The photographs that this lens produces are beautiful there is no doubt about it and I am sure that it will be and should be a staple in so many photographer’s bags. However, whilst I do really appreciate what this lens can do, I am starting to wonder whether I really need it. I have a very stable and enjoyable job back in law and my main style of photography is geared around travel rather than weddings or portraits. For the weddings that I do have booked in, I wonder whether there are other suitable lenses that would do the job just as well. Do the drawbacks below outweigh the image quality?


Bearing in mind that I have two X-T2s, quite an old camera body, I find that in real world scenarios the autofocus is very slow especially in low light. In some situations, especially when motion is involved, I find it close to unusable. It may just be me but it’s just far too slow for reliable autofocus. This isn’t really a problem with portraits in a sense but with documentary style photography you may come unstuck. I have however heard that on Fujifilm’s newer cameras the autofocus is much quicker so, hopefully, this will be a great improvement. If I was coming to buy the lens again, I would definitely try it first and thankfully Fujifilm offer a free 48 hour rental.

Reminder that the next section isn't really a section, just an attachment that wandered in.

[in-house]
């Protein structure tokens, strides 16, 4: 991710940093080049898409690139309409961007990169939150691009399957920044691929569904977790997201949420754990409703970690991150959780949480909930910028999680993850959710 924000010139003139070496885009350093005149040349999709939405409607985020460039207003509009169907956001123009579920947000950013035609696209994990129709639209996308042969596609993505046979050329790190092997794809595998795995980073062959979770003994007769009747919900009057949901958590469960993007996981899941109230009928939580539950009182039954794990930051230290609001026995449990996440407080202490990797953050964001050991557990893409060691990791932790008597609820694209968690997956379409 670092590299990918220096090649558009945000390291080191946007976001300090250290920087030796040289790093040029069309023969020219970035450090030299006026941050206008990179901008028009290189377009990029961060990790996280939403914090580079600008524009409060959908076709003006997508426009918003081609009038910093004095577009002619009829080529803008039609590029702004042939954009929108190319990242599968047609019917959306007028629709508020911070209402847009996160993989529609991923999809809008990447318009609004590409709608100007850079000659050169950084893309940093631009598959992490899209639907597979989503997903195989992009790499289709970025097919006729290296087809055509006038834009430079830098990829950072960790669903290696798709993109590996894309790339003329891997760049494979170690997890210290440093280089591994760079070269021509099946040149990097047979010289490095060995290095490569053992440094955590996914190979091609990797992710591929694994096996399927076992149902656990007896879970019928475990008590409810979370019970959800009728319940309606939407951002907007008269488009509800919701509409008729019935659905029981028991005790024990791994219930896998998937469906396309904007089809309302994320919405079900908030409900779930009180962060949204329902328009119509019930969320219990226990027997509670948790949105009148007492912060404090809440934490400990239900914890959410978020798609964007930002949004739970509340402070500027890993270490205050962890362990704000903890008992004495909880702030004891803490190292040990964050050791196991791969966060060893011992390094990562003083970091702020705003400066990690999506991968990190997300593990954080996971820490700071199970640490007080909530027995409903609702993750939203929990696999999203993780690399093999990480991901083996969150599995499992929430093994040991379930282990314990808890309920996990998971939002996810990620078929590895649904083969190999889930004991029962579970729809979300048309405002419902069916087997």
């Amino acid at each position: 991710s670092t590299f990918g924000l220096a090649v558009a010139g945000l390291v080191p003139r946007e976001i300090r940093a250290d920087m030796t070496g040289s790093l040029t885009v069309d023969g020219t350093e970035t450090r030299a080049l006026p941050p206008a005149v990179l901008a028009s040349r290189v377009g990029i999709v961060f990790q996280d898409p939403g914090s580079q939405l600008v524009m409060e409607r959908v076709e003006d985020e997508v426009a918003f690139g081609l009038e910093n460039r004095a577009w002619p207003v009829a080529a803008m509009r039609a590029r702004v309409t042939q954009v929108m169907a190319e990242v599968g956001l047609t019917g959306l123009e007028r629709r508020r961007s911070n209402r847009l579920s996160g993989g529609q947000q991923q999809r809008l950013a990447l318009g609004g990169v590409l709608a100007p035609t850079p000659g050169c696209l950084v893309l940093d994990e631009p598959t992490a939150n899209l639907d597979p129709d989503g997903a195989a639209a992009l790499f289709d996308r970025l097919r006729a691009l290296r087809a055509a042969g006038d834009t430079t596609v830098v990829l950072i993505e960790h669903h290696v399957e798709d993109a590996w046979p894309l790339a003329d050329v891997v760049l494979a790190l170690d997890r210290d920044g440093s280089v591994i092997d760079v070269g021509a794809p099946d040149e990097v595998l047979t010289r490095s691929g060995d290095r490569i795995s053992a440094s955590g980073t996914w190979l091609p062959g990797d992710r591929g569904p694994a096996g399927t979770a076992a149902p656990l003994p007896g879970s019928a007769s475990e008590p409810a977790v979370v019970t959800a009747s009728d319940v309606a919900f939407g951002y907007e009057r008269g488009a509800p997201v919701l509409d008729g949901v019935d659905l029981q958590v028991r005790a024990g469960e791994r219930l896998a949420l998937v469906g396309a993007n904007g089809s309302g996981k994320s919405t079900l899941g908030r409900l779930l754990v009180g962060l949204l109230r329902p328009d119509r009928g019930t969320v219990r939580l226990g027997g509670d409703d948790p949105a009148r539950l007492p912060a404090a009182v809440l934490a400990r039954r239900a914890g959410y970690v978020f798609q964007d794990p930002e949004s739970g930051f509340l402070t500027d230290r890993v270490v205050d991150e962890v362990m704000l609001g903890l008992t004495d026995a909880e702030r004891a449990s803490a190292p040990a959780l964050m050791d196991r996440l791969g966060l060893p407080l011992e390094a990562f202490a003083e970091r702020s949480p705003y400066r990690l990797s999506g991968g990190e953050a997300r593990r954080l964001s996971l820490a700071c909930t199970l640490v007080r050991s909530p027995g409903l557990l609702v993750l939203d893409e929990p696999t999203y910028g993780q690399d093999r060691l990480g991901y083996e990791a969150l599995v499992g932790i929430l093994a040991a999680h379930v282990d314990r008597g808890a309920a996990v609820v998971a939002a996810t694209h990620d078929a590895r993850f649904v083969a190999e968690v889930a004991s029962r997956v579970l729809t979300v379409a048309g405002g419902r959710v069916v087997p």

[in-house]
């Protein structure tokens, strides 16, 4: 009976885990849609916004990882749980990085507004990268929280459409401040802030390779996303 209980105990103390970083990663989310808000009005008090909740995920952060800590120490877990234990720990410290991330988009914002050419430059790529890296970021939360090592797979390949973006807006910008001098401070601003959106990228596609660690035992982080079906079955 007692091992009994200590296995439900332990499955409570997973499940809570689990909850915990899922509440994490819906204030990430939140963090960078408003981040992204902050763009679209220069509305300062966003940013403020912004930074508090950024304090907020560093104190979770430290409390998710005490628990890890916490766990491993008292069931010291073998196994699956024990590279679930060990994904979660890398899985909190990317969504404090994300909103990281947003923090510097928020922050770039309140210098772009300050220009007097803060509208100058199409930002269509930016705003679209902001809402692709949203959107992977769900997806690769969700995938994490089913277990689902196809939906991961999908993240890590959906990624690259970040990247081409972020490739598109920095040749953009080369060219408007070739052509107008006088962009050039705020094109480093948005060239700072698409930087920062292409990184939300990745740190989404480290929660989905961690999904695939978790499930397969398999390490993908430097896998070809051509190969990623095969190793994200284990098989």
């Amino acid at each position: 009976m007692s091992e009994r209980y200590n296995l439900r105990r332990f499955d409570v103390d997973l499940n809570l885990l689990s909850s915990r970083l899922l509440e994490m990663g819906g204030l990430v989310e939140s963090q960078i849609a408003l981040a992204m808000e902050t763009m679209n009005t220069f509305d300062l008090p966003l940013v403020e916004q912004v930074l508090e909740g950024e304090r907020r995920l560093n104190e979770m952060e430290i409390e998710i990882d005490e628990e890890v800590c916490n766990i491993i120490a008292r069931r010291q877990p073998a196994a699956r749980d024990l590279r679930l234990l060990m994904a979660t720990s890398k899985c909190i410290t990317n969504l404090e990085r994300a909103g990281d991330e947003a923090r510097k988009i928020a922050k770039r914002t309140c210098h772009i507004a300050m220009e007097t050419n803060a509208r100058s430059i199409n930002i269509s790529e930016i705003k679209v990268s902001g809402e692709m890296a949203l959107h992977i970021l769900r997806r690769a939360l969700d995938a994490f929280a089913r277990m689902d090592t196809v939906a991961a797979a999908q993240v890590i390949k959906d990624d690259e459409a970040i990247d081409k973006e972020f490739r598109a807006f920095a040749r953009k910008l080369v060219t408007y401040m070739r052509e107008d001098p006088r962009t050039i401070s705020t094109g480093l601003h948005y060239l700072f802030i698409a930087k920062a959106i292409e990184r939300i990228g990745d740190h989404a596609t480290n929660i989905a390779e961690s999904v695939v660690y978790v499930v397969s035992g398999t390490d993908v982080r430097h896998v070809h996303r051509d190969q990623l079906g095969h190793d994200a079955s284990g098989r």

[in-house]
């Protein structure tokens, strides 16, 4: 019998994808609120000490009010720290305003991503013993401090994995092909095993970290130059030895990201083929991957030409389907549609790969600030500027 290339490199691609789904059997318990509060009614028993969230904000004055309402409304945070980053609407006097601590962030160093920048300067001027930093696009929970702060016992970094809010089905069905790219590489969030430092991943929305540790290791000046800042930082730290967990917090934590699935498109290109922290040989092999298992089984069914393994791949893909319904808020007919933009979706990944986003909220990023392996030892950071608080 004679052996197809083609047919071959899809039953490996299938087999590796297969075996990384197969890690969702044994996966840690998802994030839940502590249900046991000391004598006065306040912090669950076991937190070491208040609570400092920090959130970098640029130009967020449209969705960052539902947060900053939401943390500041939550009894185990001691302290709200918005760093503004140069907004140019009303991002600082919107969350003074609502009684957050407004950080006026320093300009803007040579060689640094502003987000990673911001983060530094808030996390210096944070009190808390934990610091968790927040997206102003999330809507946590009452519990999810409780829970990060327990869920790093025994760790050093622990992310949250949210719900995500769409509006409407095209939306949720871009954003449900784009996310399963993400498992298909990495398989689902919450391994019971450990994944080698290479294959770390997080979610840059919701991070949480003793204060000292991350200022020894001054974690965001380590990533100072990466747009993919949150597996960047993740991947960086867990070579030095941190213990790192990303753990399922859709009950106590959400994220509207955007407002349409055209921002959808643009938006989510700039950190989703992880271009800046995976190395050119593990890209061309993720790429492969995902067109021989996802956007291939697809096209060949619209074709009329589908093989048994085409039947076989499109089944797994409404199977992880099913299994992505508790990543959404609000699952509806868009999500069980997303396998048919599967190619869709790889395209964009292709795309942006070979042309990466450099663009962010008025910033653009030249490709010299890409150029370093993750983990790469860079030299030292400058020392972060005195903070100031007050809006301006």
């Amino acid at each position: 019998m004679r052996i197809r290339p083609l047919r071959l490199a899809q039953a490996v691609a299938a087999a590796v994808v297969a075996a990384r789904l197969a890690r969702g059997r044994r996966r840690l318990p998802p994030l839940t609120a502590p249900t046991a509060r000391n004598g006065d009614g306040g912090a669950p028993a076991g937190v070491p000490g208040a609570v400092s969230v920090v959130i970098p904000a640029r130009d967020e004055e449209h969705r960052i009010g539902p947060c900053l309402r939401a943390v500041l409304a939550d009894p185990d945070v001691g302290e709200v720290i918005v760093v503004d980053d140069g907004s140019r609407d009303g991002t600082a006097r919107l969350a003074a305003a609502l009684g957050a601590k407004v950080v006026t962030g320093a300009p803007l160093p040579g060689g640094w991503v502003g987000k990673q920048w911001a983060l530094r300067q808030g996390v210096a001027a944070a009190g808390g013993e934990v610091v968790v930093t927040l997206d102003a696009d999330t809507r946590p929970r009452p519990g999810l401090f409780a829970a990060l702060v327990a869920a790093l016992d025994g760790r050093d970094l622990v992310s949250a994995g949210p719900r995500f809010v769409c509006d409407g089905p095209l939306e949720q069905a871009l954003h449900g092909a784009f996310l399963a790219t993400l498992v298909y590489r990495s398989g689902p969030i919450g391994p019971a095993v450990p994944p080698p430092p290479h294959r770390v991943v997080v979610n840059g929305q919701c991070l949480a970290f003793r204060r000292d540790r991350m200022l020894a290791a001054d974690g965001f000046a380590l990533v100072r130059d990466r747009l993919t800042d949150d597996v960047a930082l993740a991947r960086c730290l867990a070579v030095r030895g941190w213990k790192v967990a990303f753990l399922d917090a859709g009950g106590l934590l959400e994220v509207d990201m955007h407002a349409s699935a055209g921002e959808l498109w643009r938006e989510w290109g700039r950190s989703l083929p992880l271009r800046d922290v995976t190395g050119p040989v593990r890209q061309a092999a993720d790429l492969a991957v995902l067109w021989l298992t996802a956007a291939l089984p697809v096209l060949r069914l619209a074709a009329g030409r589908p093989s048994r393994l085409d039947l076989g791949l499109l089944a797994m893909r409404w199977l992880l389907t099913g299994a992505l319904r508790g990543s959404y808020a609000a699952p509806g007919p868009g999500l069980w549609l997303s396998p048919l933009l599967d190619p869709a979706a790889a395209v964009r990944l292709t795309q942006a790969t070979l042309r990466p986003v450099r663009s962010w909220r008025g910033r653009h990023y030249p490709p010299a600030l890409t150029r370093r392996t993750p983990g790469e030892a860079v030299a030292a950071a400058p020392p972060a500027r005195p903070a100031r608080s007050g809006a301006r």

Let’s talk about f/1.2. This is a huge selling point for this lens and, when you nail focus, you can see why. You buy a lens like this to shoot wide open obviously but don’t forget that the focal plane is so narrow you may, more often than you think, miss focus.

Finally, I’ve noticed that when shooting in colour, the images are much cooler than from other lenses in similar situations. I always found that I had to warm up the images in the editing process even after shooting JPEG.


I’m not sure this lens was ever designed to be a must-have lens for a travel photographer. I wanted to see whether I could bring the high quality portrait images and combine that with a walk around mid-telephoto lens. I tried my hardest but unfortunately, for me, it hasn’t worked out.

I do have some great images from Edinburgh and Florida with this lens (I mean some of the images of the American muscle cars are insane) but when Fujifilm offer the 50mm f/2; a lens that is much smaller, lighter, cheaper, is weather resistant and has fast auto-focus, my mind is telling me to go with the 50mm!

My favourite lenses at the moment are the Fujifilm 16mm f/1.4 on one X-T2 and the Fujifilm 35mm f/1.4 on another. For me, that is the perfect travel photography setup and, with the 35mm, you can still get absolutely beautiful portraits. I’ve seriously been considering whether the Fujifilm 56mm f/1.2 has a place in my bag at all and, certainly for travel photography, that Fujifilm 50mm f/2 is calling my name.